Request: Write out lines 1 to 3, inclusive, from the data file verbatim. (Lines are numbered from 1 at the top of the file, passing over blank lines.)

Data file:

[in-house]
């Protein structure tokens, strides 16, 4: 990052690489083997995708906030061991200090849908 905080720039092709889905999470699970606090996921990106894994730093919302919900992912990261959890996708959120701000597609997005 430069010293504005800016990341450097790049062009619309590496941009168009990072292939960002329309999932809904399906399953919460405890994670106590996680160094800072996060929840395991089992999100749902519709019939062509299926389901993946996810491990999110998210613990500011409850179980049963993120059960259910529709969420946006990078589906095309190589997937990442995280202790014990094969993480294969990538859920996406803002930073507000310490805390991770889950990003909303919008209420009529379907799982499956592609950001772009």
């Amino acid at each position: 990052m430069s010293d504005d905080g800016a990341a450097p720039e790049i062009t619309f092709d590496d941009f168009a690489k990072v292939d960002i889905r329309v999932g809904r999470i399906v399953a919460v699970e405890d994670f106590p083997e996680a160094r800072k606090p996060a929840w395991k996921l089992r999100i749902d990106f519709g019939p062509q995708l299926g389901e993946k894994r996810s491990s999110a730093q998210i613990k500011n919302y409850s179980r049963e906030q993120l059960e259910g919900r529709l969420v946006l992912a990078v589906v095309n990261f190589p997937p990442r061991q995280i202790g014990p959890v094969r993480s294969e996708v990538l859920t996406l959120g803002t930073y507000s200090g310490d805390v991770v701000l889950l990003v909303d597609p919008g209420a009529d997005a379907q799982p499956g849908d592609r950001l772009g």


[in-house]
């Protein structure tokens, strides 16, 4: 990052690489083997995708906030061991200090849908 905080720039092709889905999470699970606090996921990106894994730093919302919900992912990261959890996708959120701000597609997005 430069010293504005800016990341450097790049062009619309590496941009168009990072292939960002329309999932809904399906399953919460405890994670106590996680160094800072996060929840395991089992999100749902519709019939062509299926389901993946996810491990999110998210613990500011409850179980049963993120059960259910529709969420946006990078589906095309190589997937990442995280202790014990094969993480294969990538859920996406803002930073507000310490805390991770889950990003909303919008209420009529379907799982499956592609950001772009």
């Amino acid at each position: 990052m430069s010293d504005d905080g800016a990341a450097p720039e790049i062009t619309f092709d590496d941009f168009a690489k990072v292939d960002i889905r329309v999932g809904r999470i399906v399953a919460v699970e405890d994670f106590p083997e996680a160094r800072k606090p996060a929840w395991k996921l089992r999100i749902d990106f519709g019939p062509q995708l299926g389901e993946k894994r996810s491990s999110a730093q998210i613990k500011n919302y409850s179980r049963e906030q993120l059960e259910g919900r529709l969420v946006l992912a990078v589906v095309n990261f190589p997937p990442r061991q995280i202790g014990p959890v094969r993480s294969e996708v990538l859920t996406l959120g803002t930073y507000s200090g310490d805390v991770v701000l889950l990003v909303d597609p919008g209420a009529d997005a379907q799982p499956g849908d592609r950001l772009g």